Mayors of Sea Cliff and Glen Cove are still in disagreement on Garvies Point Waterfront Project


Warring neighbors might bring to mind ancient feuds like the Hatfields and the McCoys. Although not quite as infamous, the disagreement between the City of Glen Cove and the Village of Sea Cliff might be one for the local history books.

Sea Cliff Mayor Ed Lieberman read a letter at Glen Cove’s planning board meeting on March 7, prior to a vote on Phase Two of the Garvies Point Project, which includes the construction of a five-story, 167-unit condominium building, a new park as well as a dog park, and a boardwalk.

Expressing his opposition to the momentum of the project, Lieberman said, “[This] is the desire by the city and RXR to change and alter the profile of Glen Cove and the North Shore of Nassau by having such an immense structure without showing even a need for it. Although Glen Cove may think it’s fine to change their land use, it has an effect on local communities.”

Neither Glen Cove Mayor Reggie Spinello nor any planning board member responded to Lieberman’s appeal. Instead, the board approved the resolution.

Lisa Travatello, the city's public relations officer, said that Spinello did not want to comment because the disagreement was an old story. But Lieberman, an attorney, insists that Glen Cove has violated a 15-year-old “memorandum of understanding” between the two municipalities. In 2015, Sea Cliff sued Glen Cove for breaking that agreement, but a State Supreme Court judge dismissed the case.

“Glen Cove has long been a good neighbor to Sea Cliff,” Spinello said in a statement. “While neighbors should not sue neighbors, Sea Cliff did, and the Supreme Court ruled in Glen Cove’s favor.”

According to Lieberman, an appeal is being drafted, leaving each mayor questioning the other’s definition of what it means to be neighborly.

“The memorandum was a crucial document, because it brought all parties to the table,” Lieberman explained, referring to the 2002 agreement. “It worked out an agreement that set forth various restrictions and use parameters on structures at the Garvies Point waterfront property.”

The memorandum was created by Sea Cliff’s mayor at the time, Claudio Moine, and a community alliance group in Glen Cove. It laid out the scope of construction at the Garvies Point waterfront property, with height and use restrictions.

Sea Cliff officials’ goal was to persuade Glen Cove officials to include recreational amenities in any construction, including parks, a convention center and a hotel. Village officials say they believe the memorandum’s criteria, along with environmental issues, make clear why they filed the lawsuit.

RXR, the developer of the project, was also named in the lawsuit.

Michael Zarin, the attorney who represented the city, said that the judge dismissed the case because the memorandum of agreement was not an official document. “The law is very clear that to have a binding agreement, there must be a resolution,” Zarin explained. “It was never enforced, never approved by actions, and nobody complained for 15 years.”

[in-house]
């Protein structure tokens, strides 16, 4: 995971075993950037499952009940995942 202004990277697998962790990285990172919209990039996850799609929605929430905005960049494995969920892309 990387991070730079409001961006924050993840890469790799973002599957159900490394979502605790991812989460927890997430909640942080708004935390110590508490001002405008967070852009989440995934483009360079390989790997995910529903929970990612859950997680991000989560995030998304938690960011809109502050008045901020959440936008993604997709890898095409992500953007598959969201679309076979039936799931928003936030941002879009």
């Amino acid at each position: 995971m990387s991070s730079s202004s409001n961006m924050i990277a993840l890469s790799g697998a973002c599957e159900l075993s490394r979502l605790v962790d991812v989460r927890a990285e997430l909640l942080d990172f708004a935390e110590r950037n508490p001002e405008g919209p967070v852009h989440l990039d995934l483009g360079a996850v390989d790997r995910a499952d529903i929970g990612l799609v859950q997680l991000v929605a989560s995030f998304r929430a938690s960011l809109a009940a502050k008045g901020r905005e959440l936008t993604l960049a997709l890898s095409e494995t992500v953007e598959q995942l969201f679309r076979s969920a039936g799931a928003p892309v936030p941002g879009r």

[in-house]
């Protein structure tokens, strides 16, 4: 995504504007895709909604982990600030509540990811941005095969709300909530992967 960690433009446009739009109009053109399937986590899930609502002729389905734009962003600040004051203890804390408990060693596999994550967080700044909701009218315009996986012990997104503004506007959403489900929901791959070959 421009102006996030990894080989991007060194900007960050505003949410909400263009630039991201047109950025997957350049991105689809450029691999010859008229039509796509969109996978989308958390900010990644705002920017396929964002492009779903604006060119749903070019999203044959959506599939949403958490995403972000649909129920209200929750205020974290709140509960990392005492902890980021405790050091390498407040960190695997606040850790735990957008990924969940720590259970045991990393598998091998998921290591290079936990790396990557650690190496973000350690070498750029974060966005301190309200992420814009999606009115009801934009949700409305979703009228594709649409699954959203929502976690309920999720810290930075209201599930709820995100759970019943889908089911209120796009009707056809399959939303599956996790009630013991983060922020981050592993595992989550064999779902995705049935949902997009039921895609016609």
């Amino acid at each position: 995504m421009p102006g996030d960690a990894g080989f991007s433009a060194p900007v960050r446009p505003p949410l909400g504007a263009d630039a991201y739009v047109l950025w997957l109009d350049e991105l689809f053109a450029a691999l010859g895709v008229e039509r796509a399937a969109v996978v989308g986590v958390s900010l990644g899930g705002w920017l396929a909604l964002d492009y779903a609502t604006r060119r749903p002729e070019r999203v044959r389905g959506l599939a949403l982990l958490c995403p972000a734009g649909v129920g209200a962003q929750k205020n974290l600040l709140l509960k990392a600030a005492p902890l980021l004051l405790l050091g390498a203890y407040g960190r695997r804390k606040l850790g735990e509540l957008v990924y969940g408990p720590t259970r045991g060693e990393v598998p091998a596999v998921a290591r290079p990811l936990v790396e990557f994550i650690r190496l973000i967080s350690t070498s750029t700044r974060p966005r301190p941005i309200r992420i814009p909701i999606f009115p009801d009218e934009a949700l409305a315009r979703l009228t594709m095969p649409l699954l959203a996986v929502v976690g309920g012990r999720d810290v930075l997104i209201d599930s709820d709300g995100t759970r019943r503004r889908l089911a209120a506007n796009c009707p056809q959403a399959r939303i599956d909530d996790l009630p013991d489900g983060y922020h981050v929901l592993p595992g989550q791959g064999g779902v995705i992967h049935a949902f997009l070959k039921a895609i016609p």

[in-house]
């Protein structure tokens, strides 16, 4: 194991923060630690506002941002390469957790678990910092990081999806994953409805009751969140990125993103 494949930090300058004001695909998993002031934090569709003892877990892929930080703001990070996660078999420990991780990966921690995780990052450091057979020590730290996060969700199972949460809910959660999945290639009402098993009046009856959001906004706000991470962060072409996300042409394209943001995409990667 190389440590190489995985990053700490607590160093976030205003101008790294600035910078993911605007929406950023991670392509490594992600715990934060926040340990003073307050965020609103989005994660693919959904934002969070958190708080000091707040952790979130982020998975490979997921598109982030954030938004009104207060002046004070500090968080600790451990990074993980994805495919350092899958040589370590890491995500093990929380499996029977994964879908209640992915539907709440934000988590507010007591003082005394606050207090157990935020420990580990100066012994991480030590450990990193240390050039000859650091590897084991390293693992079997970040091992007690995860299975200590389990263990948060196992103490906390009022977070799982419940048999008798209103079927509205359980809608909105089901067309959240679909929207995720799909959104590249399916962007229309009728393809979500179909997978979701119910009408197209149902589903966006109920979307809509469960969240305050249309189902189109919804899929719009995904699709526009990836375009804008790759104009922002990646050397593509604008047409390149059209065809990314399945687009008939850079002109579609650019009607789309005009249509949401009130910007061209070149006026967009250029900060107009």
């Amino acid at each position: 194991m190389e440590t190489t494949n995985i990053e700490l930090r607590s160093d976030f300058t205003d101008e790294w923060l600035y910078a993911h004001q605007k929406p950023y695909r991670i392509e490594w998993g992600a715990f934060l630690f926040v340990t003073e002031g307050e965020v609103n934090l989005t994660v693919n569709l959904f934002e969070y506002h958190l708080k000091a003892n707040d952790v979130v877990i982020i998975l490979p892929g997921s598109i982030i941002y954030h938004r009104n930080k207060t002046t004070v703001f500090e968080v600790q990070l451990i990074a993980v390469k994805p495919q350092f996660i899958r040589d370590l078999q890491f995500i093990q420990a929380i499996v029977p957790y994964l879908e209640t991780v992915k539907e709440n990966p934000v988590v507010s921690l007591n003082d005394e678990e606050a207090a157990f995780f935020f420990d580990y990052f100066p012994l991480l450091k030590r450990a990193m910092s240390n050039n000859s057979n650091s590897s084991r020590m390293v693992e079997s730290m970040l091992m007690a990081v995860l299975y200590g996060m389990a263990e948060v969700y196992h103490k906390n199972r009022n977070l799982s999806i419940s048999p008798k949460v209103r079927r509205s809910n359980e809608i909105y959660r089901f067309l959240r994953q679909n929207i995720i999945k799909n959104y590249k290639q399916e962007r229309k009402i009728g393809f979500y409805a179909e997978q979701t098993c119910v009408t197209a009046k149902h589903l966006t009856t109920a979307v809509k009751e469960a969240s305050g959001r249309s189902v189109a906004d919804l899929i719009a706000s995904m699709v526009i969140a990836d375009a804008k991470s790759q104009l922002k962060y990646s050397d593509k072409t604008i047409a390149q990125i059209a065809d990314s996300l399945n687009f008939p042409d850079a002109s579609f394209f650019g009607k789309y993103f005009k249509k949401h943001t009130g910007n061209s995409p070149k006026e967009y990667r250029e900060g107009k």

Even if the agreement had been binding, Zarin added, there is a six-year statute of limitations for filing a complaint of violation.

Sea Cliff’s board of trustees discussed at length whether to file an appeal. “One of the primary responsibilities of the trustees is the fiduciary relationship with residents,” Lieberman said. “We have to be aware of budgetary concerns when we prosecute anything because of cost to the village.”

Lieberman emphasized that any action the board takes “has to fit the budgetary parameters … because we can’t fundraise like a private group can.” He was referring to groups like the privately funded Committee for a Sustainable Waterfront, comprising residents, which also sued the city and lost.

The Sea Cliff board approved funding for an appeal, with the hope that an appellate court would rule in its favor after reviewing the legal suit, which has an environmental component in it. The village doesn’t believe that the DEC did a comprehensive review of the property.

Zarin said that the appeal “doesn’t mean much” for the city. He’s confident the lower court decision will be upheld.

In the meantime, construction at Garvies Point continues. “Our city is moving forward with exciting new developments that will benefit all of the surrounding communities,” Spinello said, “and our taxpayer dollars can now be used in more productive ways to support the needs of Glen Cove residents.”

Lieberman believes that the second phase of the project would change the entire feel of the seaside village. Soon after he was appointed mayor, he met with Spinello to discuss the project. He said he wanted Spinello to understand that Sea Cliff’s board of trustees was committed to the appeal, and that he hoped the municipalities could discuss their differences. “I didn’t get an unfavorable opinion,” Lieberman said.

Zarin said he did not understand why Sea Cliff officials have become so opposed to the project after appearing supportive at the start of the process — even attending the groundbreaking ceremony. “Why does someone get notice for 15 years, come to a shovel ceremony, never object and then all of a sudden object?” Zarin said incredulously. “I think there may be something more internal going on with Sea Cliff.”